Dennis B. Klein, PhD.

Professor of History
Director of Jewish Studies Program
Department of History

Modern European and Modern Jewish History
University of Rochester (Ph.D., 1978)

Willis Hall Room 205G
Phone: 908-737-4256

Office Hours: See KeanWISE




Click here for current term syllabi

American Jewish History
Strangers in Creative Tension
Hist 3863

Historically Jews have shown a striking resilience at surviving ambient contempt in the countries they lived in, but not until their arrival in the United States have they confronted the mixed blessings of  a society dedicated to promoting their civic and material success.  Why and how did American Jews remain "Jewish" in America's open and relentlessly secularizing society?  For American Jews who "made it," what, if anything, remained Jewish in their lives and how did that distinctive American-Jewish residue revise and transform both traditional Jewish existence and America's progressive self-understanding?  How, in short, did a fundamentally Christian America and successive waves of Jewish immigrants endeavor to live together?


The Nazi Era
The Politics and Culture of Totalitarianism

Hist 3244:01 / Hist 5244:02 / MAHG 5000

Nazism, the German Third Reich that ruled Germany from 1933-45 and most of continental Europe in World War II, offers a glimpse not only into the evolution of German Europe in the 20th century, but also into the emergence of the total state in the modern world.  In order to understand these twin phenomena, we will first take a close look at the millennial dream of empire (“Reich”) in German Europe. We will also consider the origins of Hitler’s totalitarian regime against the background of total war (hot and cold), from the beginning of World War I in 1914 to the end of World War II in 1945.


History of Western Civilization I
The Remembered and Suppressed Past
Hist 1030:01

The present course will acknowledge the influence of past events on successive developments by briefly examining the history of the West chronologically; that is, as a progressive sequence of events.  This traditional approach will, in addition, provide a familiar, orienting historical framework.  But to respond meaningfully to the stubborn problems of our time, this course will seek to resurrect dormant Western traditions (that is, the possible), treating past events--dormant and dominant--as completely independent and self-contained worlds, and equally instructive.  This less common approach will make the case that historical actors (yourselves included) deal with reality by summoning not only history's lessons--the traditions we readily inherit-- but also suppressed, half-forgotten, "irrelevant" traditions that possess a power to change the course of events.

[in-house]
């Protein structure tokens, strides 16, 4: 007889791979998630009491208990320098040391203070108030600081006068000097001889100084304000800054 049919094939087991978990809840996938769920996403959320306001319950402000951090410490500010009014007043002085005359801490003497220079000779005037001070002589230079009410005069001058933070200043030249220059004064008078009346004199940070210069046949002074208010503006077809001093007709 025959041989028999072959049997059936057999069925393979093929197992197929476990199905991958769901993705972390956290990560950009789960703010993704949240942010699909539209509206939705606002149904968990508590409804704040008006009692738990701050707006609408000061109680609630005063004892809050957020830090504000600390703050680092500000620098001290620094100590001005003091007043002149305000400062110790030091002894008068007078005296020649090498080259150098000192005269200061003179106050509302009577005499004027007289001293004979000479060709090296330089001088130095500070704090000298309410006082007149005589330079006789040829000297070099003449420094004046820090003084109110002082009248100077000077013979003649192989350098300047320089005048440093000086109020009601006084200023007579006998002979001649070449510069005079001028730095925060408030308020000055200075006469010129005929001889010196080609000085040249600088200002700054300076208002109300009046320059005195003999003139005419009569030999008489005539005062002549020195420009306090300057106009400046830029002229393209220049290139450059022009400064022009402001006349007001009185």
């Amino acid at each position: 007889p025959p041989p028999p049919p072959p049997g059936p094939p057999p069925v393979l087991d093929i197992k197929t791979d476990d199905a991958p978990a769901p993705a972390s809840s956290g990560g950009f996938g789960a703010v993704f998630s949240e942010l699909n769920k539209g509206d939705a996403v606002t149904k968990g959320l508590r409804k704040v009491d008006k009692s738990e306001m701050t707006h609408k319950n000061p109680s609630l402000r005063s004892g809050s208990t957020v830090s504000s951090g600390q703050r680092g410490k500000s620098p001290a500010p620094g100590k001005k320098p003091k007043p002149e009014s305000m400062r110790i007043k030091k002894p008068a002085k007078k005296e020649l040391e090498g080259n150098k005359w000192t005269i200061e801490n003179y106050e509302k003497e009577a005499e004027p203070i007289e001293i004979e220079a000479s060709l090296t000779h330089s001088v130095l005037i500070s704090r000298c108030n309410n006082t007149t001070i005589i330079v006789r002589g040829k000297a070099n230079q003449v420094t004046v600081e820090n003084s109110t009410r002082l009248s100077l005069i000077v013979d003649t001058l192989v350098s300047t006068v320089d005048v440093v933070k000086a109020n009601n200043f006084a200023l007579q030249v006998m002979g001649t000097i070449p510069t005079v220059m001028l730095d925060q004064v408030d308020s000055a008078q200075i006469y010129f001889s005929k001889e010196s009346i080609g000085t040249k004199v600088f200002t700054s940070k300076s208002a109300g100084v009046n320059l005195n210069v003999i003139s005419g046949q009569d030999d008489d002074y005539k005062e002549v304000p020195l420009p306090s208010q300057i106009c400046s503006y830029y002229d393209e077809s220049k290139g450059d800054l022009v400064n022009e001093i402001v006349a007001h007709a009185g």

The Holocaust, Genocide, and Modern Humanity ID 1800

This may well be your most enriching and most demanding elective course. No subject generates more controversy and requires more attention than the subject of genocide. Genocide – the deliberate attempt, at the highest levels of government, at eliminating an entire group of people – is a uniquely modern concern, implicating intellectuals and other professionals in addition to political leaders. We will examine testimonies, documentary films, guest lectures, and case studies of genocide in Asia, Africa, and the United States, as well as the phenomenon of the Holocaust – the paradigmatic genocide of the what some observers regard as the most calamitous century (that is, the 20th century) in history. We will learn to sound victims’ “deep” or emotional memory – the region of the mind where post-traumatic rupture, dislocation and “counter-time” appear to reside. We will also consider some strategies our contemporaries are learning to adopt for living in a world plagued by genocidal eruptions. These strategies include denial, deterrence, and forgiveness. They also include the largely unexamined and pious, if not errant belief that the humanities can humanize and nurture tolerant behavior. Hence our objective is to understand the origins and virulence of genocide before considering our roles and responsibilities as concerned world citizens.



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